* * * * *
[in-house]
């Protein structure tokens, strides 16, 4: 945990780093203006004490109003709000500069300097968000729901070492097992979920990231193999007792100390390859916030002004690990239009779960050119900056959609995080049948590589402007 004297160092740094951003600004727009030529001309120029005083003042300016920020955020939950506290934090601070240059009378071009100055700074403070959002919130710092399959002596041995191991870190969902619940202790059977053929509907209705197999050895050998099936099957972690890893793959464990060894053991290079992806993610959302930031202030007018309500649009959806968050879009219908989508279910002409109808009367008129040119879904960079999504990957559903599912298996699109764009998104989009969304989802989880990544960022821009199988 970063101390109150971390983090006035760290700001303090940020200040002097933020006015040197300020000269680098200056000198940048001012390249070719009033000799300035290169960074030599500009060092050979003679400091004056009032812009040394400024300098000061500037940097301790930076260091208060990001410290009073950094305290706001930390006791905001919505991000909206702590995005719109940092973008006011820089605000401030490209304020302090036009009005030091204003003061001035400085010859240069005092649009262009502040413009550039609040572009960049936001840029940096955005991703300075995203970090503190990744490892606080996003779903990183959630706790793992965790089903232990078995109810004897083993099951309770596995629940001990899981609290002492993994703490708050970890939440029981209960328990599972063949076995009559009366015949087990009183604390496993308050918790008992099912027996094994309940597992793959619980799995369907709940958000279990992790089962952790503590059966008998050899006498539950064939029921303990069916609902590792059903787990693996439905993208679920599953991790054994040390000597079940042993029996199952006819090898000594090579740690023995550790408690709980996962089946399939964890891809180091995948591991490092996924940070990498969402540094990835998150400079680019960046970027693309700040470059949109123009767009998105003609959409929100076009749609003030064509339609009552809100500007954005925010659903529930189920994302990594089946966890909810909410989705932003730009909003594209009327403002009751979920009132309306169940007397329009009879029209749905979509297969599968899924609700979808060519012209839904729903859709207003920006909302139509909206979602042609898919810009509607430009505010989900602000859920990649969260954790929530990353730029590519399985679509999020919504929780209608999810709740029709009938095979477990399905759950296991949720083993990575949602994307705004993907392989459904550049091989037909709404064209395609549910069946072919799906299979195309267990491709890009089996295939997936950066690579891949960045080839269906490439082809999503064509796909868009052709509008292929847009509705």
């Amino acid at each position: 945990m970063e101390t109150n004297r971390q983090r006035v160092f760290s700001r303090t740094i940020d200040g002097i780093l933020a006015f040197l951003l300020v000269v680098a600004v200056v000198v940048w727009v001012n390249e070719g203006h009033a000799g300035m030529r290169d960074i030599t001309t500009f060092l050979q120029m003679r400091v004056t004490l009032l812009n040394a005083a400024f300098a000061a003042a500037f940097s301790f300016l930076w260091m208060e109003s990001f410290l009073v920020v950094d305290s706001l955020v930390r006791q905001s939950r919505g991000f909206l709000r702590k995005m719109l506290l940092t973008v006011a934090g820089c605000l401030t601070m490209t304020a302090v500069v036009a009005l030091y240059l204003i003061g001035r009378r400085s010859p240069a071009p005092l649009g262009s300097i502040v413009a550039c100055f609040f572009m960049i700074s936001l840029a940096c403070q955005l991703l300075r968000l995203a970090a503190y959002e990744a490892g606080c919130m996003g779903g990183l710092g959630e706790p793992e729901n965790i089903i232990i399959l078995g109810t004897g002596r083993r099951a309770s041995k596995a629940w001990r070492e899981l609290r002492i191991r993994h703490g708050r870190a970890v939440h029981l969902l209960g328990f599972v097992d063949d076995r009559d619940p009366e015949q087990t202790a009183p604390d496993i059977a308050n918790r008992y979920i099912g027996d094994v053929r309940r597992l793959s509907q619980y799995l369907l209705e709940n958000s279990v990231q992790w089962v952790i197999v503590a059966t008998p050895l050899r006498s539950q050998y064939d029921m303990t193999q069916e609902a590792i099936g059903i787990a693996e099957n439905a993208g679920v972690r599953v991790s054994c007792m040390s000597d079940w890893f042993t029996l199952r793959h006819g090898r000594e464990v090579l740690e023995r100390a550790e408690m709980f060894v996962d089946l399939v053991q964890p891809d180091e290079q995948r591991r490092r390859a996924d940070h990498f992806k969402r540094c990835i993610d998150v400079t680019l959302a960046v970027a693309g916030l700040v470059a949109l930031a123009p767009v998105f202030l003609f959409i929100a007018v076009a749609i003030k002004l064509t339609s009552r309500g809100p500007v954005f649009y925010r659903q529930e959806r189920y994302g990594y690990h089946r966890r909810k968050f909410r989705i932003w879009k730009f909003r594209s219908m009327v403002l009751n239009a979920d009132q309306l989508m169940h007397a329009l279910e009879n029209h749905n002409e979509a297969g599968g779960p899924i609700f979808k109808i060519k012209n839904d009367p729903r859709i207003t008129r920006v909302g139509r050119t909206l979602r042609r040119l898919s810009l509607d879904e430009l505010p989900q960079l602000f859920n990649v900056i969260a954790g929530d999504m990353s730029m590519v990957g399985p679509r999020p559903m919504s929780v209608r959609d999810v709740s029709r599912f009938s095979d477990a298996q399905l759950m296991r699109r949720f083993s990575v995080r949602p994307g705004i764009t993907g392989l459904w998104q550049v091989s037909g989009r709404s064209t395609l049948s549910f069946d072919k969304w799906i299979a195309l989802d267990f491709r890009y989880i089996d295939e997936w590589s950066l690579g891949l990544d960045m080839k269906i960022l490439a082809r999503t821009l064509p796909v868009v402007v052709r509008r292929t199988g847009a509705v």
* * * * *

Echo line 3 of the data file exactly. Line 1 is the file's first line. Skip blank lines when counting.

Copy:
């Amino acid at each position: 945990m970063e101390t109150n004297r971390q983090r006035v160092f760290s700001r303090t740094i940020d200040g002097i780093l933020a006015f040197l951003l300020v000269v680098a600004v200056v000198v940048w727009v001012n390249e070719g203006h009033a000799g300035m030529r290169d960074i030599t001309t500009f060092l050979q120029m003679r400091v004056t004490l009032l812009n040394a005083a400024f300098a000061a003042a500037f940097s301790f300016l930076w260091m208060e109003s990001f410290l009073v920020v950094d305290s706001l955020v930390r006791q905001s939950r919505g991000f909206l709000r702590k995005m719109l506290l940092t973008v006011a934090g820089c605000l401030t601070m490209t304020a302090v500069v036009a009005l030091y240059l204003i003061g001035r009378r400085s010859p240069a071009p005092l649009g262009s300097i502040v413009a550039c100055f609040f572009m960049i700074s936001l840029a940096c403070q955005l991703l300075r968000l995203a970090a503190y959002e990744a490892g606080c919130m996003g779903g990183l710092g959630e706790p793992e729901n965790i089903i232990i399959l078995g109810t004897g002596r083993r099951a309770s041995k596995a629940w001990r070492e899981l609290r002492i191991r993994h703490g708050r870190a970890v939440h029981l969902l209960g328990f599972v097992d063949d076995r009559d619940p009366e015949q087990t202790a009183p604390d496993i059977a308050n918790r008992y979920i099912g027996d094994v053929r309940r597992l793959s509907q619980y799995l369907l209705e709940n958000s279990v990231q992790w089962v952790i197999v503590a059966t008998p050895l050899r006498s539950q050998y064939d029921m303990t193999q069916e609902a590792i099936g059903i787990a693996e099957n439905a993208g679920v972690r599953v991790s054994c007792m040390s000597d079940w890893f042993t029996l199952r793959h006819g090898r000594e464990v090579l740690e023995r100390a550790e408690m709980f060894v996962d089946l399939v053991q964890p891809d180091e290079q995948r591991r490092r390859a996924d940070h990498f992806k969402r540094c990835i993610d998150v400079t680019l959302a960046v970027a693309g916030l700040v470059a949109l930031a123009p767009v998105f202030l003609f959409i929100a007018v076009a749609i003030k002004l064509t339609s009552r309500g809100p500007v954005f649009y925010r659903q529930e959806r189920y994302g990594y690990h089946r966890r909810k968050f909410r989705i932003w879009k730009f909003r594209s219908m009327v403002l009751n239009a979920d009132q309306l989508m169940h007397a329009l279910e009879n029209h749905n002409e979509a297969g599968g779960p899924i609700f979808k109808i060519k012209n839904d009367p729903r859709i207003t008129r920006v909302g139509r050119t909206l979602r042609r040119l898919s810009l509607d879904e430009l505010p989900q960079l602000f859920n990649v900056i969260a954790g929530d999504m990353s730029m590519v990957g399985p679509r999020p559903m919504s929780v209608r959609d999810v709740s029709r599912f009938s095979d477990a298996q399905l759950m296991r699109r949720f083993s990575v995080r949602p994307g705004i764009t993907g392989l459904w998104q550049v091989s037909g989009r709404s064209t395609l049948s549910f069946d072919k969304w799906i299979a195309l989802d267990f491709r890009y989880i089996d295939e997936w590589s950066l690579g891949l990544d960045m080839k269906i960022l490439a082809r999503t821009l064509p796909v868009v402007v052709r509008r292929t199988g847009a509705v």